How to Embellish with Pleated Bands for Stunning Organic Detail
The pleat is the key
This buttery stunner in rayon crepe is a study in the powerful effects of understated embellishment. Its nipped waist consists of two triangular side panels, which are graced with an arrangement of flowers. To achieve this floral effect, fabric bands were molded, pinched, and crimped into shape and placed atop vines of couched cording. The dress embraces the period in which it was created: 1940s wartime. It’s practical, a little austere, contains military-inspired details at the shoulders, but most of all, it is an elegantly designed gown. To see how to create this embellishment, read this article from Threads #160.
The embellishment on the gown shown on the back cover is so delicious it looks as if it were squeezed from a pastry tube. Creating these delectable shapes from fabric involves manipulating pleated bands and then stitching their edges into organic forms. The bands are on-grain, self-fabric strips that are folded into tape, then pleated diagonally, making them malleable. The pleated bands take on shapes that a bias or straight grain strip or ribbon could not. Select a fabric that will take a crisp crease in pressing, but not wrinkle too much in wearing. The original dress (above) fabric is unknown. The samples (below) are silk shantung.
After a brief description of how to manipulate pleated bands, I’ll show you three ways to pleat them. Experiment with the methods, then put them into a memorable design.
Imagine the accordion player working his instrument open and closed: Consider how the alignment of the pleats moves and changes. They fan in and out to form different angles and only occasionally settle into parallel alignment.
Cut the strips on the straight or cross-grain 13/8 inches wide. Press the long edges under 3/8 inch for finished bands that are 5/8 inch wide. Then use one of the techniques below to pleat them, with a pleat depth of 1/4 inch to 3/8 inch. This enables you to shape the bands without keeping the pleats or side edges parallel. Form the pleated bands along a preplanned design, then take hidden stitches along the edges through each pleat to hold the sculpted shape. Turn under the ends and stitch, or hide them under other motifs.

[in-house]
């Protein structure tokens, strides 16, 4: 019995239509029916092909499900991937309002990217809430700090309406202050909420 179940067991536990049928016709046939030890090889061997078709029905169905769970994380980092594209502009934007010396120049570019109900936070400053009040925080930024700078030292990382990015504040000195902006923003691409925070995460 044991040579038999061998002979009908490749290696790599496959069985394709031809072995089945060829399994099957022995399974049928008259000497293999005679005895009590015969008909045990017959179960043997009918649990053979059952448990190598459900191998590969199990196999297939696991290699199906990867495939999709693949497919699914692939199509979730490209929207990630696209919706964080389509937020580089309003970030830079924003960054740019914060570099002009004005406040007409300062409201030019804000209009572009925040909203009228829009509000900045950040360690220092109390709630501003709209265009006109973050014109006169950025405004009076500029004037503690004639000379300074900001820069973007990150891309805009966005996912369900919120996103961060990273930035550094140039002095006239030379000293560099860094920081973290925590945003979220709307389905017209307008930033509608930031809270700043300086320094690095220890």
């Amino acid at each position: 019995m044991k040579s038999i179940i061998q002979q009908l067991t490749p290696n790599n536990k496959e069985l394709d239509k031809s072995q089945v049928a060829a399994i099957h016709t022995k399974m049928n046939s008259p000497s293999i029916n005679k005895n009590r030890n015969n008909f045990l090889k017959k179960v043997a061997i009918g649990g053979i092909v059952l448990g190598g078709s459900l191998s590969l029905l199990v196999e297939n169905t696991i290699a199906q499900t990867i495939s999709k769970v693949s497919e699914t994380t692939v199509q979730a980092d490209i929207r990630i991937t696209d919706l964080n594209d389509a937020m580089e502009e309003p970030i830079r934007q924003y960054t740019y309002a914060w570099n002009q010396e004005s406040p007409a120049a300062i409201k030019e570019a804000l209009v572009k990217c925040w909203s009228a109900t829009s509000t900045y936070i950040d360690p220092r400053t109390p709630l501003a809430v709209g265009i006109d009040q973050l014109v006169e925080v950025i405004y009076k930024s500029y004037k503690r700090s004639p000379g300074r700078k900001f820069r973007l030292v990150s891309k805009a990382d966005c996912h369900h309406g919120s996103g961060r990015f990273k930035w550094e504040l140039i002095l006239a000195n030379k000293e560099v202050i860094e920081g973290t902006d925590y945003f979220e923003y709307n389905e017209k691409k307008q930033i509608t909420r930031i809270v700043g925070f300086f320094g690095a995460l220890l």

Three ways to sweet pleats
This is an easy pleating project because the bands are narrow and stay aligned. You won’t need large equipment for pleating. Begin by preparing the bands as described, then pleat them using one of these methods. Experiment with pleats at different angles to achieve different effects.
A hair crimper is an inexpensive, effective substitute for a pleating or smocking iron. Use dry heat, and test on a sample band to make sure the heat is not too high. Crimp a small section at a time, and move to the next adjacent section.
For perfectly perpendicular pleats, use this Amanda Jane pleater (SewFancy.com), normally used for smocking. It has grooved rollers that hold and move the fabric as needles stitch the pleat from the wrong side to hold it in place. Leave the thread in the band to help organize the pleats—you can slide them back and forth until you have the exact shape you want.
This pleating method comes from a dyeing process. Start with a heavy cardboard tube or PVC pipe. With the right side against the pipe’s surface, attach a strip to the pipe. Attach it lengthwise, as shown at right (you can pleat two or more strips at once this way), or wrap it in a spiral around the pipe to produce diagonal pleats. Next, tape a string end to the pipe at the top; wrap it tightly around the tube over the band. Space the wraps by about twice the desired pleat depth. When you’ve traversed the band with wrapped string, slide the string together along the pipe. The fabric will scrunch and pleat with the string. Press the fabric on the pole with an iron to lock in the pleats. Release the pleated band from the tube by cutting the string with fine scissors.
Judith Neukam is Threads senior technical editor.
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